How to thrive as an artist

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Starve, strive, survive, then thrive.

That is the basic formula for an artist to go from the starving artist phase to the thriving artist phase.

Phase? I can hear those that question the word ‘phase’ ring out across the ether.

So, yes, an artist’s career path can described a series of phases. We start by a phase in the infamous ‘starving artist’ mode. Then move onto a ‘striving artist’ phase, and the ‘surviving artist’ phase. Before reaching the ‘thriving artist’ promised land full of milk and honey. Here is how to do it…

Starving artist phase. 

This is a starting point. This is not a permanent position. There is no need to continue being a starving artist. Artists can make a decent living by being artists. So stop holding yourself back by accepting and revelling in the status of a poor misunderstood genius. Blame that Van Gogh chap for establishing the myth that artists don’t sell their work while they are alive. Recognize the fact that actually some artists make loads of money and get international fame early in their art career.

If by chance you are wealthy enough to avoid the actual starvation effect, lucky you. But you should expect to put yourself through the mental loopholes and experience anyway. This is the introduction to the art world.

While you are a ‘starving artist’ you can and should experiment, explore, and enjoy the early learning process of your art and craft. Relish the freedom and creativity that a full-time art career promises. But don’t hang around any longer than you have to. Start striving.

Striving artist phase.

This phase may take you a little longer than the starving phase. There is so much to learn and do. Start by making your art. Make lots of it. The Malcolm Gladwell ten thousand hours of deliberate practice theory is very relevant here. You may not need to put in the whole 10,000 hours before getting good results. Probably not in fact. But as you go from starving to striving you should expect to be burning the midnight oil and working all hours for a pittance. If you resent the difficult stuff then get out of this profession now and get a safe job somewhere else.

But the striving artist phase will start to have results if you do it right and you keep at it. So doing it right is important.

Striving means working hard. Working is certainly not just making your art. Working includes selling your art. So you will have to learn how to sell.

Striving, and getting better at working, also means being a business. So you will have to learn how to run a business. Your business aim is firstly to survive and then thrive as an artist.

Striving and better working also means building a brand with a following. The brand is you as an artist. Your business following is going to be your admirers and collectors. You have got to learn how to create a brand and list of followers.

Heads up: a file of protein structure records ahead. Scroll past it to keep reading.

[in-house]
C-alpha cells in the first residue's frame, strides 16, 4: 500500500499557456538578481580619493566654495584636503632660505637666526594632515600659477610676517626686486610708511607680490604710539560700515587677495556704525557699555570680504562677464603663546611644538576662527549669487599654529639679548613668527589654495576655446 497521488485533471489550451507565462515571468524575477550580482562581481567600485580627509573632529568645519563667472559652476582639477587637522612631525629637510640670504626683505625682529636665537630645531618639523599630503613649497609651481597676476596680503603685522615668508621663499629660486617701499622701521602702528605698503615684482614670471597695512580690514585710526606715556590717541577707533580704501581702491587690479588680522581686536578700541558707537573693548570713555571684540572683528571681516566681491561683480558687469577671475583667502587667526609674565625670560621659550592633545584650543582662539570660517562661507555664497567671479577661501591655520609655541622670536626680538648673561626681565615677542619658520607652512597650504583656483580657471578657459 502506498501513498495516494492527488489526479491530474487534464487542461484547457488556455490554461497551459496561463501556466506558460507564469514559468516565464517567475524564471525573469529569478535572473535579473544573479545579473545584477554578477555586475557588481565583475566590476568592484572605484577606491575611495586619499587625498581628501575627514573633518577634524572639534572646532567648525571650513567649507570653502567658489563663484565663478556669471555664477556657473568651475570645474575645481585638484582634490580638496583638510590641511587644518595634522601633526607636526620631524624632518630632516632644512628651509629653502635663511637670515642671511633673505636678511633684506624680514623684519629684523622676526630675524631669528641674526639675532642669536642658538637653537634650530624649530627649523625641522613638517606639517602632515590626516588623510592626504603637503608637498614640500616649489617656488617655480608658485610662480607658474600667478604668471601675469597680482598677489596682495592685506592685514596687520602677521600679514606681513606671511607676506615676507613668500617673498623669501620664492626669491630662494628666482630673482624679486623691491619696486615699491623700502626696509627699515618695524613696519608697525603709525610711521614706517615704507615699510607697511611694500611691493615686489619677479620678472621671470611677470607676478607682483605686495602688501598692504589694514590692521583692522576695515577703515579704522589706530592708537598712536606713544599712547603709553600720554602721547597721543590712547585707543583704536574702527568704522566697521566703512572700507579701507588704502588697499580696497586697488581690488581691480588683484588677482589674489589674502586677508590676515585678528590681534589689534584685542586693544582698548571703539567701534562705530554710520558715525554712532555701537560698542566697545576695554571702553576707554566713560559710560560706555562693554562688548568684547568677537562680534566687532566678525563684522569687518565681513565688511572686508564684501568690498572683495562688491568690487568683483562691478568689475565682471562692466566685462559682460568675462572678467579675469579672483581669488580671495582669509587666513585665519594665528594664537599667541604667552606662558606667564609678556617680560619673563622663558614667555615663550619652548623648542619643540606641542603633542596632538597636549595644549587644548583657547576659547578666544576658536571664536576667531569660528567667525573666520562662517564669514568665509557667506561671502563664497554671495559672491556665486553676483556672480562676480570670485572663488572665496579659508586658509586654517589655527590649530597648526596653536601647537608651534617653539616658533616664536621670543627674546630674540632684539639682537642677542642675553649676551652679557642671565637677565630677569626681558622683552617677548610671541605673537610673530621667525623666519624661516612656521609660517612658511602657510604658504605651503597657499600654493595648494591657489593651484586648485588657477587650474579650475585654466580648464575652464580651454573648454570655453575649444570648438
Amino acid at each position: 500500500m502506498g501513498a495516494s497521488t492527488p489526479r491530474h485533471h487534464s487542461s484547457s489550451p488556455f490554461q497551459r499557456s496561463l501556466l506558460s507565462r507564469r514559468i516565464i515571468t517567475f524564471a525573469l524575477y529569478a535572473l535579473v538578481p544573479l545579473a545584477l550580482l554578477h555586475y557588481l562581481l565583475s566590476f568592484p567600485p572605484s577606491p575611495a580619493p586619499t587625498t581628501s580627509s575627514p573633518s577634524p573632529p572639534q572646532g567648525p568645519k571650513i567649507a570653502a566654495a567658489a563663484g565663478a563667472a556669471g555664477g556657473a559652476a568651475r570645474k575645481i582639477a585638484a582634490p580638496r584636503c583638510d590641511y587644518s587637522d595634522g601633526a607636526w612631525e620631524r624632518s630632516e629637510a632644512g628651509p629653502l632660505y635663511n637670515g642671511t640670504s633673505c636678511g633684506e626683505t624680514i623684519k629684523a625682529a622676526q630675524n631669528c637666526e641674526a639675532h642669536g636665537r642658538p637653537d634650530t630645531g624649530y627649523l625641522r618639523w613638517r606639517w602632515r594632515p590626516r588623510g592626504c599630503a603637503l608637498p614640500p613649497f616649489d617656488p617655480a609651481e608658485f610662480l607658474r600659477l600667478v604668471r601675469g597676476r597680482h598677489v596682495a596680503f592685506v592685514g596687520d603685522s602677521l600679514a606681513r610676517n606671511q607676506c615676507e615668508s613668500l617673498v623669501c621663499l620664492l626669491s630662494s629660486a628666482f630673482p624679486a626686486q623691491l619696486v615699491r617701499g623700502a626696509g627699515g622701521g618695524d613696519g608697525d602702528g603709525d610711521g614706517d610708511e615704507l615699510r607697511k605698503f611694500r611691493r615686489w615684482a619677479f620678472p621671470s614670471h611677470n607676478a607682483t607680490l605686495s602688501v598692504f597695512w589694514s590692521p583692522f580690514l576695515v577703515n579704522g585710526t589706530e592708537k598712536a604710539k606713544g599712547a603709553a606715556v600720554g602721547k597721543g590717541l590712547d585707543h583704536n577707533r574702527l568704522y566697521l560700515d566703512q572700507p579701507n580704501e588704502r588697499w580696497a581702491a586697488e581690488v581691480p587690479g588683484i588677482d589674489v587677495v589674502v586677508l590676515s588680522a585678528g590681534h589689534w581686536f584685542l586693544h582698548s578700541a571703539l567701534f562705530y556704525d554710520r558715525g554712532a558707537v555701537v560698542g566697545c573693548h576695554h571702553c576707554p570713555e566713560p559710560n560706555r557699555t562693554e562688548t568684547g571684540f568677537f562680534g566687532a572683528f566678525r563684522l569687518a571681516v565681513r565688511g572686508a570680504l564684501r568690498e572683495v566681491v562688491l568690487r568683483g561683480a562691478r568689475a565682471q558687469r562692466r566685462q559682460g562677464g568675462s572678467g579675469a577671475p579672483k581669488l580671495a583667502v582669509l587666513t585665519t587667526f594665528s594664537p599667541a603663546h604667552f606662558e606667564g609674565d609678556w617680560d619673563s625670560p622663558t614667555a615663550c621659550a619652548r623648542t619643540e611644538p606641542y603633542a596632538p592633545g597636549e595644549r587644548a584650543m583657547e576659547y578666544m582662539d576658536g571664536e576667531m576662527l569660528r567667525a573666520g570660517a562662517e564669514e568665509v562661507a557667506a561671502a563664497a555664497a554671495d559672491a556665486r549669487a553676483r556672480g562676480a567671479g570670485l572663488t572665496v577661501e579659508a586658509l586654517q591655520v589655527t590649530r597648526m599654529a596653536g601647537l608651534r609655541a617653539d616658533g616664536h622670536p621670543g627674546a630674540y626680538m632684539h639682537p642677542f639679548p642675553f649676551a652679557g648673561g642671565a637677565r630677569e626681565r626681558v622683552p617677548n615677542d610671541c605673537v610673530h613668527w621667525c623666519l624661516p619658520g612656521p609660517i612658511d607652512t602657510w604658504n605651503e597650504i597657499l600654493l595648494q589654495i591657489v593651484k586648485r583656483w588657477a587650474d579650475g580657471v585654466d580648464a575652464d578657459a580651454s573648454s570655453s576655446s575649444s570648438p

The survival phase.

When you have got the hang of the uphill striving and learning and putting into practice stuff, then you can expect to reach a bit of flat upper-ground where you can survive. Well done. Take a deep breath, consolidate, look around at the wonderful view and get ready for the final push from survival to thrival. Thrival? Hmm! If there isn’t a real word as ‘thrival’ then there should be.

The final part of striving and surviving is finding the way to thrive. This is probably where the business development secret formula comes into play. Business development secret formula! What is that?

The thriving artist phase.

Eventually you will move out of the striving and surviving phase into the thriving phase.

You probably hope that what happens is that the art world will recognize your genius and just pay you much more for each artwork that you create. Then you can carry on into a blissful sunset with riches and fame and an orchestra playing glorious classical music in the background. Well that is a possibility but maybe your thrival phase will be a bit more like this.

You will move into a secure and well-earned comfortable but exciting new art business world by utilizing ‘leverage’. That is the business development secret that I mentioned earlier. Examples of leverage are licensing, teaching, publishing, writing, dealing, etc.

Your art can be published in a wide variety of markets, your knowledge can be used to expand your product range, and your striving and surviving phases will have built up a customer base, your contacts will be happy to work on your behalf, your prices should go up to higher levels, your experience can be shared and you will be rewarded with many other benefits. These are ways that you cash in on your experience, contacts, portfolio, and prestige, and adding the final phase to a full-time artist’s career.

Conclusion.

There are four phases in an artist’s career from starving to thriving. You should not expect to miss out any of the phases either. Enjoy the phase that you are in and keep in mind what the next one will be.

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Colin Ruffell was born in 1939, then he was bombed, evacuated, educated, expelled, repatriated, married, bred, qualified and taught; until in 1965, aged 26, he became a professional artist. Since then he is proud and happy to have survived. He qualified from two Art Colleges in painting, design and printmaking, and the Open University in psychology and aesthetics, plus he has a reasonably clean driving license. He has founded, led or organised the following; Spectrum Studios, Artists in Action, Bayswater Road Artists Association, 9-Plus Artists Group, Buckingham Fine Art Ltd., Brighton Artists Workshop, European Fine Art Ltd., The Fine Art Trade Guild, The Fiveways Artists Group, and Crabfish Ltd.

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